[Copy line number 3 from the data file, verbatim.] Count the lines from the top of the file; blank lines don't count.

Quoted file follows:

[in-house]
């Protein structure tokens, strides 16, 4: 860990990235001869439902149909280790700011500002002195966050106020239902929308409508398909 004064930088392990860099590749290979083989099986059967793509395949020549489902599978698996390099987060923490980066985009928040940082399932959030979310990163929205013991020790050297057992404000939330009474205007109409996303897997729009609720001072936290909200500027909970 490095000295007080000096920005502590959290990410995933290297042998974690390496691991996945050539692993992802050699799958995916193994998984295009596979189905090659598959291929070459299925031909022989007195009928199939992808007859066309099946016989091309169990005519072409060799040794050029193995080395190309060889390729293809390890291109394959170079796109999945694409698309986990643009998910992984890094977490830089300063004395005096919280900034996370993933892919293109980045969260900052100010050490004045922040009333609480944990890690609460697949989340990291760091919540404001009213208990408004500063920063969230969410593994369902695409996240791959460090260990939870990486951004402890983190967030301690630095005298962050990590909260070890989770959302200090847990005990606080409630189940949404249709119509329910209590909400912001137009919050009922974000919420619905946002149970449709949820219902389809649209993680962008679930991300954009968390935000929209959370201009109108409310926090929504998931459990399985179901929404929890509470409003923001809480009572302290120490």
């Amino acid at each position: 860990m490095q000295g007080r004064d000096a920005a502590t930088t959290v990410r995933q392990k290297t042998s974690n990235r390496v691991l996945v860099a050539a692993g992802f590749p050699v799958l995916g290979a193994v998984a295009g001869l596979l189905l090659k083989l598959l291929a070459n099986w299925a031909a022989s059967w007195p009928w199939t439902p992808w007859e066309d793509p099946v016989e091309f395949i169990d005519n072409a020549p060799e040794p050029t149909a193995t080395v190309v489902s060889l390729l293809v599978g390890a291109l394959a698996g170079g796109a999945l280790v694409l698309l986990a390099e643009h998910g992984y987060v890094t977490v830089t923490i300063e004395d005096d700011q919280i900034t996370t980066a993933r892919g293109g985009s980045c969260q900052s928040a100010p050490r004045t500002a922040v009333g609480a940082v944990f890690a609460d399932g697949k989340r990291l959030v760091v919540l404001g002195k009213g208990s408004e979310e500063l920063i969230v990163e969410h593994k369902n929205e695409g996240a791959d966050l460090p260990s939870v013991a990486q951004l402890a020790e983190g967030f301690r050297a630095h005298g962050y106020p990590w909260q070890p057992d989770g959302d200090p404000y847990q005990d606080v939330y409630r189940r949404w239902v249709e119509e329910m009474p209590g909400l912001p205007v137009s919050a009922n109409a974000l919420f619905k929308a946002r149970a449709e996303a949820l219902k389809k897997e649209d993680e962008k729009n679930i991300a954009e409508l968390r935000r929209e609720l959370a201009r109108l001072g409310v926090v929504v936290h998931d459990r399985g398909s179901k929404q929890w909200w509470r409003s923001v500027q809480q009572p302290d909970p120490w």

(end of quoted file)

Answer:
């Amino acid at each position: 860990m490095q000295g007080r004064d000096a920005a502590t930088t959290v990410r995933q392990k290297t042998s974690n990235r390496v691991l996945v860099a050539a692993g992802f590749p050699v799958l995916g290979a193994v998984a295009g001869l596979l189905l090659k083989l598959l291929a070459n099986w299925a031909a022989s059967w007195p009928w199939t439902p992808w007859e066309d793509p099946v016989e091309f395949i169990d005519n072409a020549p060799e040794p050029t149909a193995t080395v190309v489902s060889l390729l293809v599978g390890a291109l394959a698996g170079g796109a999945l280790v694409l698309l986990a390099e643009h998910g992984y987060v890094t977490v830089t923490i300063e004395d005096d700011q919280i900034t996370t980066a993933r892919g293109g985009s980045c969260q900052s928040a100010p050490r004045t500002a922040v009333g609480a940082v944990f890690a609460d399932g697949k989340r990291l959030v760091v919540l404001g002195k009213g208990s408004e979310e500063l920063i969230v990163e969410h593994k369902n929205e695409g996240a791959d966050l460090p260990s939870v013991a990486q951004l402890a020790e983190g967030f301690r050297a630095h005298g962050y106020p990590w909260q070890p057992d989770g959302d200090p404000y847990q005990d606080v939330y409630r189940r949404w239902v249709e119509e329910m009474p209590g909400l912001p205007v137009s919050a009922n109409a974000l919420f619905k929308a946002r149970a449709e996303a949820l219902k389809k897997e649209d993680e962008k729009n679930i991300a954009e409508l968390r935000r929209e609720l959370a201009r109108l001072g409310v926090v929504v936290h998931d459990r399985g398909s179901k929404q929890w909200w509470r409003s923001v500027q809480q009572p302290d909970p120490w």